So you start single crocheting. If you forgot the technique, stab the crochet hook into the link of the chain (center of each stitch). Pulling from the back, draw in the yarn and pull through. Now there should be too loops on your crochet hook.  Yarn over and pull the yarn through both loops at once.  Voila! You have completed a single crochet stitch.

Continue.  Little by little, you will be gradually increasing as the potholder slowly begins to grow.  Along the way around your circle, it will seem that you are having to stretch your yarn too far from one link to another.  In these cases, stitch another stitch in the same link.  In this way, the potholder will just naturally begin to expand.

When it's time to change colors, break off the yarn, leaving an inch or inch and a half long tail. Tie the old and new pieces together, and continue making single crochet stitches. The new color will appear on your circle.  Let it happen -  a process of evolution.

Originality - Creativity

Sometimes I use a bunch of colors - other times I stick to one color or use two colors and keep changing the second one keeping the same "base color". You are the artist - and you have creative license. Just go with the flow, and you will be pleasantly surprised!

Americana with the Ring of Fire

Don't Stop Thinking about Tomorrow

Just keep going until you get to the desired size. Naturally, that means the size of your hand or a bit more. When you feel you are on the last row, make another chain (for a loop) and then join it. Knot your yarn - single crochet, cut the yarn and pull it through, carefully weaving any loose ends into your potholder to give it a clean and finished look. Congratulations - you've designed something homemade.

This particular potholder is two "sleeves" that I removed from a sweater!

How it All Began

My family took a trip across the country when we were little (ambitious of them!) and my mom - to kill boredom and to create gifts while my dad drove - started crocheting potholders.  I was old enough to try my hand at it and before we knew it we had two or three handmade gifts to give at every stop.  The hostesses always appreciated receiving them because it's the kind of thing that most people forget to buy at the store, and it is useful and home-made.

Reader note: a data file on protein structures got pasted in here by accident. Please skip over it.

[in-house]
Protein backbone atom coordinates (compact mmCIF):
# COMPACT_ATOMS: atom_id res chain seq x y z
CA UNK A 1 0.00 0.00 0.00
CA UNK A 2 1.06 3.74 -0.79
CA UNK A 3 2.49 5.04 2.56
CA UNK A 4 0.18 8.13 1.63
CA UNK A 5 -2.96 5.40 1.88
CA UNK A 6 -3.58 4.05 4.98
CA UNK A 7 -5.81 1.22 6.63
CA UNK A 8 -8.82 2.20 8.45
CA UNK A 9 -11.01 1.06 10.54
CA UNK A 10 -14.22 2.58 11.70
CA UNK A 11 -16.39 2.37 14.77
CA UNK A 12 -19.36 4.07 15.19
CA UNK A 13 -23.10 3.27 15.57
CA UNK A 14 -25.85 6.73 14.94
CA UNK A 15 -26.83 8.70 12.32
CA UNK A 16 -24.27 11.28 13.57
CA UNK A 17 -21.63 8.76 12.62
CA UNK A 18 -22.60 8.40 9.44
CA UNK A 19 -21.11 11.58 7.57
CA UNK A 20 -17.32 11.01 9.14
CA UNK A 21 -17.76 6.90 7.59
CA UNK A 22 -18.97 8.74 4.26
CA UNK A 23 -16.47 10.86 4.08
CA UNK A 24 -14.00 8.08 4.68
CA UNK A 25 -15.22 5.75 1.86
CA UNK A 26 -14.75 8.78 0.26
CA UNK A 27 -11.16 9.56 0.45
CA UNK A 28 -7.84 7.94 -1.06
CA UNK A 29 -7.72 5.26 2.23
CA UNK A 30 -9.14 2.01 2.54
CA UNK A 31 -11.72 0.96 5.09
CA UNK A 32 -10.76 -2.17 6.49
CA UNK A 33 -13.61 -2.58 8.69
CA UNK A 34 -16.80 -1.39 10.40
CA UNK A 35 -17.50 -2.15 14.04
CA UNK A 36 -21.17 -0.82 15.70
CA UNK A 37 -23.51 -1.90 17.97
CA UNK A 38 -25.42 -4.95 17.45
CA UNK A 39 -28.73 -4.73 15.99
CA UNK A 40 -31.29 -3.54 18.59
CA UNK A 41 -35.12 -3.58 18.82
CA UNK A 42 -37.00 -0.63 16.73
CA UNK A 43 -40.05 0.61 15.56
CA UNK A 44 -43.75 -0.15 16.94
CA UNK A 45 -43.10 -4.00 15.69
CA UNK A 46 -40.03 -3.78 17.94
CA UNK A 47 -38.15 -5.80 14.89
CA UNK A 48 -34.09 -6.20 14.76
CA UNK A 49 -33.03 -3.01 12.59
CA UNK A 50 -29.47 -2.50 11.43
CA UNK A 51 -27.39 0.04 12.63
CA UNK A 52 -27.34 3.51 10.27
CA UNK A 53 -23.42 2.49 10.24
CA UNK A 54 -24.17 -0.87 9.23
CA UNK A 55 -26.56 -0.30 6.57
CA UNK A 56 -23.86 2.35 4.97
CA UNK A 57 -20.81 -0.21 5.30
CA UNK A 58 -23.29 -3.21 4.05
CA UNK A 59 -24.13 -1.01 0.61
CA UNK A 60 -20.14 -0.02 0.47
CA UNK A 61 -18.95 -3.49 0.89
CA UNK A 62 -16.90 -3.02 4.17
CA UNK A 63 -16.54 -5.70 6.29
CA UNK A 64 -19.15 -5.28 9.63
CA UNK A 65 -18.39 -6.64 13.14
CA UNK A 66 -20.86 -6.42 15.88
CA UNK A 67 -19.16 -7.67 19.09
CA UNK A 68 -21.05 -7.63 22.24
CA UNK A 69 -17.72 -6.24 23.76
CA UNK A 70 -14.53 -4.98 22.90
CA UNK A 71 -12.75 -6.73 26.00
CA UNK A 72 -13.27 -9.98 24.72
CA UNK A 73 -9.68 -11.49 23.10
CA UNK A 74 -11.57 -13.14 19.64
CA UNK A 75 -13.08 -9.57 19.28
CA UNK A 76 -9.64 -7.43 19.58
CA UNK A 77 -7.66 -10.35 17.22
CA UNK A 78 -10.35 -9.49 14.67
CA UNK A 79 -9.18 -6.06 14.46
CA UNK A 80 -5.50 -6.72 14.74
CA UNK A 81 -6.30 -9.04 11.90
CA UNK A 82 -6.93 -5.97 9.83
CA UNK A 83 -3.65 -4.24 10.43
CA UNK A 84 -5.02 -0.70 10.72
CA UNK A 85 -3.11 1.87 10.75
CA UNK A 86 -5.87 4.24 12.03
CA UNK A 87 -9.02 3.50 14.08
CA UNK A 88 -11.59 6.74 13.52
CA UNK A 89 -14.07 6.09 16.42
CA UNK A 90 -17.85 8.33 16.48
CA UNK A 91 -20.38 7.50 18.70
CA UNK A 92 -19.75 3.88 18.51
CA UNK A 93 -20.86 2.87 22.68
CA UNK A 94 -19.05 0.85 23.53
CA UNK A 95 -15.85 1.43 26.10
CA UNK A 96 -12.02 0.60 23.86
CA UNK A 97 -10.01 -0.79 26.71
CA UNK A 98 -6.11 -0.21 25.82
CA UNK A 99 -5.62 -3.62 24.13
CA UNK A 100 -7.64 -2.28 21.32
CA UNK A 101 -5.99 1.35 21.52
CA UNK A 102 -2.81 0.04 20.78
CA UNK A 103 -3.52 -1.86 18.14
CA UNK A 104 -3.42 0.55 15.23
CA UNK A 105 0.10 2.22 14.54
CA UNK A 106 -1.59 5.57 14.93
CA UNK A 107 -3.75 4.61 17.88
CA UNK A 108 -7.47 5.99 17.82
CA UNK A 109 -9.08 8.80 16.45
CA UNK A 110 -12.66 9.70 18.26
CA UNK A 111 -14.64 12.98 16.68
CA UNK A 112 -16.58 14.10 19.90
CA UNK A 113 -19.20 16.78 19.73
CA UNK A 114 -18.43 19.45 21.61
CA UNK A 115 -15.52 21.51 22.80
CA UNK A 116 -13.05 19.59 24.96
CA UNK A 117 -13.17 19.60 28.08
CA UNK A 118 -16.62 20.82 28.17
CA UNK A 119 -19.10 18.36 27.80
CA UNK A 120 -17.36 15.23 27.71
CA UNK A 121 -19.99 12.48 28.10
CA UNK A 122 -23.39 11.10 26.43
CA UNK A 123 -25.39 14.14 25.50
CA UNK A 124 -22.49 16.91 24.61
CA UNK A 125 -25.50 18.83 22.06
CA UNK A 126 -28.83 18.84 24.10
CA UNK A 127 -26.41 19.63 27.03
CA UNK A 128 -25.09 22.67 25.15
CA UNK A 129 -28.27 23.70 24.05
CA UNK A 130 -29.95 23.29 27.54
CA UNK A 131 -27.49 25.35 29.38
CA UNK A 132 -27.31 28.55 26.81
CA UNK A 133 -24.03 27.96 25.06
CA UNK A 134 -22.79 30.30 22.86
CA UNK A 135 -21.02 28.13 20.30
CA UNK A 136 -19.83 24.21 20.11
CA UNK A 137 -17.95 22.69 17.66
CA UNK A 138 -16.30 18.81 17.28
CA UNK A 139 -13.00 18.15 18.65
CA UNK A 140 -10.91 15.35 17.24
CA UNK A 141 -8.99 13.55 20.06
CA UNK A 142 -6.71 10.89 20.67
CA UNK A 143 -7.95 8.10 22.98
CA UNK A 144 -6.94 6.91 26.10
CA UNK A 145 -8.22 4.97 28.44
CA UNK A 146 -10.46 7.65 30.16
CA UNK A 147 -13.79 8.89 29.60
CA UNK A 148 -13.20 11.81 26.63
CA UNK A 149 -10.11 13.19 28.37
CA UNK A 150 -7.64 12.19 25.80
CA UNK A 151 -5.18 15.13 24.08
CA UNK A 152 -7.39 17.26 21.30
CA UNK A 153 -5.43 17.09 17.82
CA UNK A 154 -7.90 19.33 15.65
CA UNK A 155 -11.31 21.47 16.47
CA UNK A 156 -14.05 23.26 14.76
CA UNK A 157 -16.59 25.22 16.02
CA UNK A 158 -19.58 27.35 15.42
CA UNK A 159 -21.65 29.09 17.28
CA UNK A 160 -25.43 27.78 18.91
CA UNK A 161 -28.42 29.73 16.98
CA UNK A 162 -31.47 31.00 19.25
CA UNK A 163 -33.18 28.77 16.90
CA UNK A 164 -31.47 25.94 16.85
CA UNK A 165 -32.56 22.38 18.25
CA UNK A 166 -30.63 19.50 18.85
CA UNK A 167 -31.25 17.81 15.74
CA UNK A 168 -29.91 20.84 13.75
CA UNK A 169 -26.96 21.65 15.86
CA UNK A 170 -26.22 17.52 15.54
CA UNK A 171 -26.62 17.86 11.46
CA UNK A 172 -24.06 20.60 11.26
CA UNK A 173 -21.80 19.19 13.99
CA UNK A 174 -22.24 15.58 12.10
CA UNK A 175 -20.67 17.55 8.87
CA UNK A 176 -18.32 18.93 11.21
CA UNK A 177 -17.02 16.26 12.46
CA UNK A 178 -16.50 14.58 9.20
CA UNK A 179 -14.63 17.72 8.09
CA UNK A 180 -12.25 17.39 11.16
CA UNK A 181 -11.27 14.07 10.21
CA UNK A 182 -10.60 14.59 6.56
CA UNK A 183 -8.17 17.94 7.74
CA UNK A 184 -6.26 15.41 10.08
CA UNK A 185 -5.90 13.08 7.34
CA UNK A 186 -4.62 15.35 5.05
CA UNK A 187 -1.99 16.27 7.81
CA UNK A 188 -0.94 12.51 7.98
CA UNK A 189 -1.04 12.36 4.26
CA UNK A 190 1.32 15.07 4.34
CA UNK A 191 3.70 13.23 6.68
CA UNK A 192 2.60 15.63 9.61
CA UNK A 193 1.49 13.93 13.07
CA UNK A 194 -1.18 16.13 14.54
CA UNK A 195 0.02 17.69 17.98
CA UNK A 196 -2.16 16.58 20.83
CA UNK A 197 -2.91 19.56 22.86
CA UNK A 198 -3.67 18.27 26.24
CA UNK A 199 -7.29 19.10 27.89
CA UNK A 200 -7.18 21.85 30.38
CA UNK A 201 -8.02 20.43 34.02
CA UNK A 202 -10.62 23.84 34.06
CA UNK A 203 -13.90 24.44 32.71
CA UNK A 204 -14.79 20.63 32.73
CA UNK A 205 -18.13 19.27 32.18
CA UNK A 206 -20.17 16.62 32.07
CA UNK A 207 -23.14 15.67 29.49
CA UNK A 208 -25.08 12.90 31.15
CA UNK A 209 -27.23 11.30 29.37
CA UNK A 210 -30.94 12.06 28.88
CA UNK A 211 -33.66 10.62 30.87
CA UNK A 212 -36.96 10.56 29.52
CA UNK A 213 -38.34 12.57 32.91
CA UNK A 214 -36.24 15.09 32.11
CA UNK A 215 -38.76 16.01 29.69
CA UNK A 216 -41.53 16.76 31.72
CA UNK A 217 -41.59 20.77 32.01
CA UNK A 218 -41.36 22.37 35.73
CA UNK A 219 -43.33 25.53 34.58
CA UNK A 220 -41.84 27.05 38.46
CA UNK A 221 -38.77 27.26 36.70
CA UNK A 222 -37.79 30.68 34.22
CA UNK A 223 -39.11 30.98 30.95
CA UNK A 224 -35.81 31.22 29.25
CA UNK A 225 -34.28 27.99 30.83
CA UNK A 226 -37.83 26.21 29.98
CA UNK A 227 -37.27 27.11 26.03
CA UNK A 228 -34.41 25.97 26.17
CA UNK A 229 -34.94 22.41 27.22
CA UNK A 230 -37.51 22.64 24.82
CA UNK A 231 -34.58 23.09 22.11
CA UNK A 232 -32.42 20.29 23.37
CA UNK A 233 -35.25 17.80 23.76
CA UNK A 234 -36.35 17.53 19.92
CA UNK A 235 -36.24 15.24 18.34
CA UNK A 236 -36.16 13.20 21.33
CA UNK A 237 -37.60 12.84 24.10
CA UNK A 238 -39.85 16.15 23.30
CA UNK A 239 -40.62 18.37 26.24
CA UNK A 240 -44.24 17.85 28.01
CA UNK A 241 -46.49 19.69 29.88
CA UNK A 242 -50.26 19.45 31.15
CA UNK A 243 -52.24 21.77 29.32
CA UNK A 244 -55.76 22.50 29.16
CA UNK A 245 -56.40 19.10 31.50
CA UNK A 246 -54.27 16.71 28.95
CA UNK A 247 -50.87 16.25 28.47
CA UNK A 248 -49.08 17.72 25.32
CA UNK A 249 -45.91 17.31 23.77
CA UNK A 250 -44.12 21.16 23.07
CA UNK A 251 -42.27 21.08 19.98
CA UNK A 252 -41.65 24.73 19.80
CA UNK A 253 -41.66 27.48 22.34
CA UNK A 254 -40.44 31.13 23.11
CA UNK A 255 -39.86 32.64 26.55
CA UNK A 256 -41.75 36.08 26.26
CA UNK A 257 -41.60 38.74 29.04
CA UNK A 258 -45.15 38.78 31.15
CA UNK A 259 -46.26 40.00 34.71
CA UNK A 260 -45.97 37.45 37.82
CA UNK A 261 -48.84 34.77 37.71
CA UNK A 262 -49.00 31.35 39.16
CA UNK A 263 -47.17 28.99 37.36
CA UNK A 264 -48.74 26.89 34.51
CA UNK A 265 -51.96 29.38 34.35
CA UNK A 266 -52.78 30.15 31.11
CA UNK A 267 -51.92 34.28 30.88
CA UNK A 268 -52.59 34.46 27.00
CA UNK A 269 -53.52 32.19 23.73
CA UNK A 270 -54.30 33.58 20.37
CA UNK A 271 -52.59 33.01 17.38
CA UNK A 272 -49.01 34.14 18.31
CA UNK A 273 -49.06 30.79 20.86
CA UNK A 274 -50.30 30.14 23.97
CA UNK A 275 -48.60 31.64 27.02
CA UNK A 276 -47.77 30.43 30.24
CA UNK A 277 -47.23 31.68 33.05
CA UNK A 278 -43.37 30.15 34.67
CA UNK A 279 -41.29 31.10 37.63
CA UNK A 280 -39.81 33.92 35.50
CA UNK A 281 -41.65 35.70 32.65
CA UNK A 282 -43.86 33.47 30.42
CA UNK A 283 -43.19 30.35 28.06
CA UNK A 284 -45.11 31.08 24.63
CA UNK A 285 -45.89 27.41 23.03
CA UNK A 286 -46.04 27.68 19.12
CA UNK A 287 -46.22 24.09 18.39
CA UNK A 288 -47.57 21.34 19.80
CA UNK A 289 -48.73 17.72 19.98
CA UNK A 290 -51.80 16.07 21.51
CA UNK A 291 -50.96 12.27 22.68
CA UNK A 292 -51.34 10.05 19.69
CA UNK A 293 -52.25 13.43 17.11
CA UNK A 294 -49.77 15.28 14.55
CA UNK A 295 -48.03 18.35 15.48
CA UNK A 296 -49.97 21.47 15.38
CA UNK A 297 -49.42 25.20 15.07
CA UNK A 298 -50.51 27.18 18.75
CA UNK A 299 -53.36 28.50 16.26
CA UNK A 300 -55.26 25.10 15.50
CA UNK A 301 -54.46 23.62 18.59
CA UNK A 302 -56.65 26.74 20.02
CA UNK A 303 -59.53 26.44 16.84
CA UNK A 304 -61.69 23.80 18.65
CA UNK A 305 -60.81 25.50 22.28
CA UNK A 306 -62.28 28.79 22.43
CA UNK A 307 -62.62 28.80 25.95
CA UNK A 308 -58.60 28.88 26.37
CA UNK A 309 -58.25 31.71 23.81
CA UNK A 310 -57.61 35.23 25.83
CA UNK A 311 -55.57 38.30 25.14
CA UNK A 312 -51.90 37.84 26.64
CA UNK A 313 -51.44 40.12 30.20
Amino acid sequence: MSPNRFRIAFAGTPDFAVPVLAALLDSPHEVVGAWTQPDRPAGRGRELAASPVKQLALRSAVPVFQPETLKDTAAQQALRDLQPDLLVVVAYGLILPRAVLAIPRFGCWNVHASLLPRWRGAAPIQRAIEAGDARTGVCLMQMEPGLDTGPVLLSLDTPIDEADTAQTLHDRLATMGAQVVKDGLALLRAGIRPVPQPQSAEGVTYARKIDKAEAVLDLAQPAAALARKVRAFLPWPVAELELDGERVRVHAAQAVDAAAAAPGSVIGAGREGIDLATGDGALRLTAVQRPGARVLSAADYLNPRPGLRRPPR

Try it - you might like it!  Be sure to keep some for yourself, as well!

Step 1 - a Chain

Step 2 - joining the chain

Rock around the Clock

"Show me the way"

Woolly Boolly

This particular potholder is like a Sheepdog. Very thick - even scratchy - and very good for grabbing a roast out of the oven.

If I use it on the table I flip it over so the "up" side stays attractive.

They are super easy to care for, too. Once they get a little dirty you can throw them into the washing machine. If they are too greasy or oily, for whatever reason, they should be soaked separately in detergent and rinsed well before washing with other non-greasy clothes.


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    • EuroCafeAuLait profile image

      Anastasia Kingsley 5 years ago from Croatia, Europe

      Thanks, Myfanwy and RTalloni for the comments and the votes.

      Yes, it's a win-win situation. Using up old, neglected yarn sitting around the house is a lot like recycling. I still can't believe how great a reaction I get from home makers when I gift them - and the best part is they cost absolutely nothing to make.

    • RTalloni profile image

      RTalloni 6 years ago from the short journey

      Nice project for reusing yarns.

      Voted up.

    • Myfanwy profile image

      Myfanwy 6 years ago from Tennessee, USA

      Great hub. Thanks for sharing. :)